The Arctic Adventure: Day 8 and 9

We woke up at Kuopio camping to more deep snow. It had snowed overnight and the skies were still leaden with the weight of more. It wasn’t a heavy day as far as driving was concerned as we had a crew to pick up from Bailey and Truma, the heating people. They arrived at Oulu airport and met us at the airport hotel where we had lunch before heading out to Finland’s longest ice road. It crosses the Baltic sea to an island and is 15 kilometers long. We parked up the vehicles by the ferry port and prepped the vehicles and film crew before the first caravan headed out onto the ice. The ice is apparently 50 centimeters thick and can carry weights up to 3.5 tonnes, which is about the weight of a Volvo plus fully laden caravan. So prepping the vans simply meant lobbing everyone’s luggage out onto the ice.

I went over in the motorhome with Bernie for the journey out and then back with Niall, from Practical Caravan Magazine. It was one of those experiences that sounds more exciting than it probably was, simply because of the fact that you are driving on ice. The driving itself was straightforward: don’t go too fast, don’t stop and don’t be too heavy. Ice being ice there were a few cracks, some with water bubbling through them, but we didn’t stop to find out if it was dangerous.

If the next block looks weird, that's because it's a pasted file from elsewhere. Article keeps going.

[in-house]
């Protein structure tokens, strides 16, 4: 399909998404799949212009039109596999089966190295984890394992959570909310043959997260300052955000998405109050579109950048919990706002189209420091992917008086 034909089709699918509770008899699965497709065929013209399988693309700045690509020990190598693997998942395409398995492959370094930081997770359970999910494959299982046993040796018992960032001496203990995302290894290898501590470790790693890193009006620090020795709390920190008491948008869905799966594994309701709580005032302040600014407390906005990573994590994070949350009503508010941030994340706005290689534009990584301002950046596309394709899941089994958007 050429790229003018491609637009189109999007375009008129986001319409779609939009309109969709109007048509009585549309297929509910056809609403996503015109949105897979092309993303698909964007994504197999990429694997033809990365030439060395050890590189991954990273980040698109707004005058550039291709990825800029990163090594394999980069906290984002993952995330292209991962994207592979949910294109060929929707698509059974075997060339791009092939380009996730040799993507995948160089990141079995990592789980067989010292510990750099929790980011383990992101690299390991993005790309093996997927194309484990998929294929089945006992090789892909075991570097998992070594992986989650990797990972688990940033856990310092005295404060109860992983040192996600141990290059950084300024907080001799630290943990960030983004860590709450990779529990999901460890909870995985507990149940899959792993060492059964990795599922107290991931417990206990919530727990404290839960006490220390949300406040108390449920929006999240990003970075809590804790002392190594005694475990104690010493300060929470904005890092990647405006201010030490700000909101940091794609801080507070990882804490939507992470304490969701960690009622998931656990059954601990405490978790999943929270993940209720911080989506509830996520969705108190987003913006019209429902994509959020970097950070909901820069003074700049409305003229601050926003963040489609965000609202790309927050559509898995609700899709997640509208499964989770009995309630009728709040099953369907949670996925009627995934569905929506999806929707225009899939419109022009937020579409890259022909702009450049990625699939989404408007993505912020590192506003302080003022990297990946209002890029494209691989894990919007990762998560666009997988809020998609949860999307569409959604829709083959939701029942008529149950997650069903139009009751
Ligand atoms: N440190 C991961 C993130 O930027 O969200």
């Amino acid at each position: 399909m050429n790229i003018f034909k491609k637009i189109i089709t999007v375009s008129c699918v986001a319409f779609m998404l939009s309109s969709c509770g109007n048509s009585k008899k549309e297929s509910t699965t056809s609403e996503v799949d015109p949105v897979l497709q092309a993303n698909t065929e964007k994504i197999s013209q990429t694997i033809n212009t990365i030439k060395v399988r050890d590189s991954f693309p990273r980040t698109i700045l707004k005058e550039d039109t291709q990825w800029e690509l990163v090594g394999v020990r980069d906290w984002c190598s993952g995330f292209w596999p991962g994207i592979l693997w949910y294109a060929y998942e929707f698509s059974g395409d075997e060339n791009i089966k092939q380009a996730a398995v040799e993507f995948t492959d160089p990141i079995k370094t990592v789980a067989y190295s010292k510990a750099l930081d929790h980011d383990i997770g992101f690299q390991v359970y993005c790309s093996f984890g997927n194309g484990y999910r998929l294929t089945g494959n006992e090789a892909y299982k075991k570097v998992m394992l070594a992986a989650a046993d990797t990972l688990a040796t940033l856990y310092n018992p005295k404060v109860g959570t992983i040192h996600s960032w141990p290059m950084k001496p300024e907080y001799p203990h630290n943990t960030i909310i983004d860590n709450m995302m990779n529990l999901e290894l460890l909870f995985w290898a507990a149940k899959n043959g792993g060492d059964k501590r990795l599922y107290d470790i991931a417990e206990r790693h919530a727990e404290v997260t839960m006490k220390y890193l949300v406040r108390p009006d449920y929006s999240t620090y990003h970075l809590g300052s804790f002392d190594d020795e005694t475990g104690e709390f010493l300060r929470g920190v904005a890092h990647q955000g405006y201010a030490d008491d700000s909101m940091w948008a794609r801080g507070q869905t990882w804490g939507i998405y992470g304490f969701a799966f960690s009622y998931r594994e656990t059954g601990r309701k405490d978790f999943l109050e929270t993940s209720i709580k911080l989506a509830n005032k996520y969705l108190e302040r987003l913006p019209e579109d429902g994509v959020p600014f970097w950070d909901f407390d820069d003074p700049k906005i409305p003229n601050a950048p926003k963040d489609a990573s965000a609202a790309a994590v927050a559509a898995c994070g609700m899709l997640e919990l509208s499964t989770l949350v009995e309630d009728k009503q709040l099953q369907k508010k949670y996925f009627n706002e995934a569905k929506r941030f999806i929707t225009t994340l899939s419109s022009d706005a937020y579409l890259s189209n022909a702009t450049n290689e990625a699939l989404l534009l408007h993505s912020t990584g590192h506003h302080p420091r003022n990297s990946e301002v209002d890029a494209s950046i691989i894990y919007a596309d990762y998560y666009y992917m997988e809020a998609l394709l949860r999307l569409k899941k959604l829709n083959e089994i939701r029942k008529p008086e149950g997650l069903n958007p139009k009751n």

The locals seemed pretty blasé about it and we were overtaken once, which seemed to be pretty stupid. But hey, if they can overtake on blind bends and summits, why should an ice road be any different?
That evening, after trekking on to Ranua Zoo camping, the closest all year camp site to the Arctic Circle, we pitched up in the dark to the sound of howling wolves from the zoo. That was a bit weird. There were a couple of other motorhomes staying on the site, which is always nice to see. We aren’t the only ones daft enough to camp in minus temperatures!
The morning brought more snow and lovely thin light. Perfect for taking our first steps into the Arctic circle, just 50 miles to the north. We set off. I wasn’t sure what to expect but I understood that we were heading to Santa World on the circle itself and had to hurry because we had a private audience with him before they opened for business. To be honest I was expecting a line of white painted stones on a lonely stretch of tundra. Some things just don’t turn out that way though do they?

We met Santa alright, just before he went on shift at the Santa World theme park. As theme parks go it wasn’t bad. There were reindeer and skidoos and huskies and lots of pointy hatted elves with bells on. I was frightened. But, of course, when we met Santa (the queuing system was very impressive) he was a very jolly fellow with red cheeks and woollen boots and a lovely Finnish accent. What more could you expect? It was, honestly, one of the most enjoyably bizarre experiences of my life. I felt like a kid and a grumpy old bugger all at the same time, filled with wonder and a touch of cynicism. It really made the trip for me.
We had our picture taken with the big fella and then were ushered out because his shift was about to begin. The punters were getting frisky outside.

It’s always Christmas in Lapland!


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